Purpose: This is a great postural exercise and can also be used for shoulder and neck rehabilitation, while retraining scapular movement.
Instruction: Stand against the wall with your head, shoulders, elbows, wrists and hands all against the wall. For added difficulty press your lower back against the wall. Keeping elbows, wrists, hands and shoulders against the wall, slide your elbows down and back up 10 times.
Common Errors: If your elbows, wrists, shoulders or head come off the wall at any point during this exercise. This is indicative of tight rotator cuff, chest muscles or poor scapulo-thoracic rhythm.
Purpose: This is a great functional exercise that you can apply to everyday life. You can use this as a practical exercise every time you get out of bed, chair or any other seated position.
Instruction: Firmly plant your feet and make sure your feet and knees are all in alignment. Brace your core, squeeze your glutes and stand up tall.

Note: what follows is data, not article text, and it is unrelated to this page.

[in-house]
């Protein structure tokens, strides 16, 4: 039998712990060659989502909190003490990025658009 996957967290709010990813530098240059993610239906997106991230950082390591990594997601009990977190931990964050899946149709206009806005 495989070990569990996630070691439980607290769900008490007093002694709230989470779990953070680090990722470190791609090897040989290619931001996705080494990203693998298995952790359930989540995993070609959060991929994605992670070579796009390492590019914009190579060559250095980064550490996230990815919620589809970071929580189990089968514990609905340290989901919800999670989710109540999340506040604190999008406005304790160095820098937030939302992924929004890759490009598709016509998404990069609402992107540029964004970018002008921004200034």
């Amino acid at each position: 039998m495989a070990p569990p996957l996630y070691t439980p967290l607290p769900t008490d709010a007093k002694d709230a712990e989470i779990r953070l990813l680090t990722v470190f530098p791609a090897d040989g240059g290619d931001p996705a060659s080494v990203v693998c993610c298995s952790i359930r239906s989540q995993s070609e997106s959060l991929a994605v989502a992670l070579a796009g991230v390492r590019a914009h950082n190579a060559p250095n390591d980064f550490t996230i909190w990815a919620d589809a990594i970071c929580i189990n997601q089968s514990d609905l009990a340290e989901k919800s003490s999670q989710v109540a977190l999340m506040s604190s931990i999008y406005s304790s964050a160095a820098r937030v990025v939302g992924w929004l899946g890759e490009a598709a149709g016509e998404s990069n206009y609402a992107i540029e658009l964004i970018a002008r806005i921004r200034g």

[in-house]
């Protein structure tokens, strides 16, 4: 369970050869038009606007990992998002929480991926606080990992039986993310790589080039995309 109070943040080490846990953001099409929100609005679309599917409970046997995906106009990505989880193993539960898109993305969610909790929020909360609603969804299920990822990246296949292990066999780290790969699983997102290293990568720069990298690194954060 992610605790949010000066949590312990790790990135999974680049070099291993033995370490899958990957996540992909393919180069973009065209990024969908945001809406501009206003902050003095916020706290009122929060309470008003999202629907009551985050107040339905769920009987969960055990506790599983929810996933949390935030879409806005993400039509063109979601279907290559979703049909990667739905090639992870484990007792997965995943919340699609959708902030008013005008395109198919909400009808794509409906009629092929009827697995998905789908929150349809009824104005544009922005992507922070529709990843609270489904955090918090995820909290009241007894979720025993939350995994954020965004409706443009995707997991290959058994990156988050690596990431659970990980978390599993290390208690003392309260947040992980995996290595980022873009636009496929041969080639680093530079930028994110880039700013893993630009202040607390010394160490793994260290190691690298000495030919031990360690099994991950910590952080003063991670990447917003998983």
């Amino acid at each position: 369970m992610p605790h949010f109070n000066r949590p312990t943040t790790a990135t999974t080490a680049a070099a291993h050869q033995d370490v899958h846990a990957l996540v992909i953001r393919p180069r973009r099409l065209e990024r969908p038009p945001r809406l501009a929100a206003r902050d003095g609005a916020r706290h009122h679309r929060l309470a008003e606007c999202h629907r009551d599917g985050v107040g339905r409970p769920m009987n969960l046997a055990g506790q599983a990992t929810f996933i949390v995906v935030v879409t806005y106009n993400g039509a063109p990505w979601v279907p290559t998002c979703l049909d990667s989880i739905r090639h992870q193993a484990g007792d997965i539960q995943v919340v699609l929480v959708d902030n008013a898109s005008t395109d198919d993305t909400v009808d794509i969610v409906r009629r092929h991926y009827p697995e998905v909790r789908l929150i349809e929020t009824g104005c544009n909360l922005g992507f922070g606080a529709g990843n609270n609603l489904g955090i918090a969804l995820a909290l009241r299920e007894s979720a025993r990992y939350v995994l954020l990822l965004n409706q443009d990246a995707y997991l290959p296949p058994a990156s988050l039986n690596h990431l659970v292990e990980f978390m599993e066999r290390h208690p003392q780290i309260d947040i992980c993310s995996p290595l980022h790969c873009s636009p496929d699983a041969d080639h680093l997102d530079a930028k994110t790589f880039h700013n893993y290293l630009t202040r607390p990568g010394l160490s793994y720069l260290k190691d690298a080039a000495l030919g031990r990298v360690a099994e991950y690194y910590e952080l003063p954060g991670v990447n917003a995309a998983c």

Common Errors: Placing hands on your legs, allowing your knees to buckle together, or leaning forward excessively.
Purpose: To retrain the upper back and shoulder, while improving scapulo-thoracic rhythm. Two variations, single arm when focusing on one side. Both arms and use of the wall when your confident with your single arm form on both sides.
Instruction: When done single arm at a time, watch yourself in a mirror and move your arm and shoulder straight back by contracting your scapula. Your shoulder and arm must move straight back or back and down, while maintaining a straight elbow.
If done against the wall, keep your palms flat and let your body lean forward. Squeeze your shoulder blades together. Imagine you are squeezing a ball between the shoulder blades. Again, when properly done the shoulders will move straight back or back and slightly downward.
Common Errors: Allowing the elbow to bend or recruiting your trapezius to move the shoulder, resulting in an upward motion instead of back and down.
Norwalk Sports and Spine | Norwalk, CT Chiropractor | Dr. Jason Queiros | Dr. Andrew Zomick | Sports Chiropractic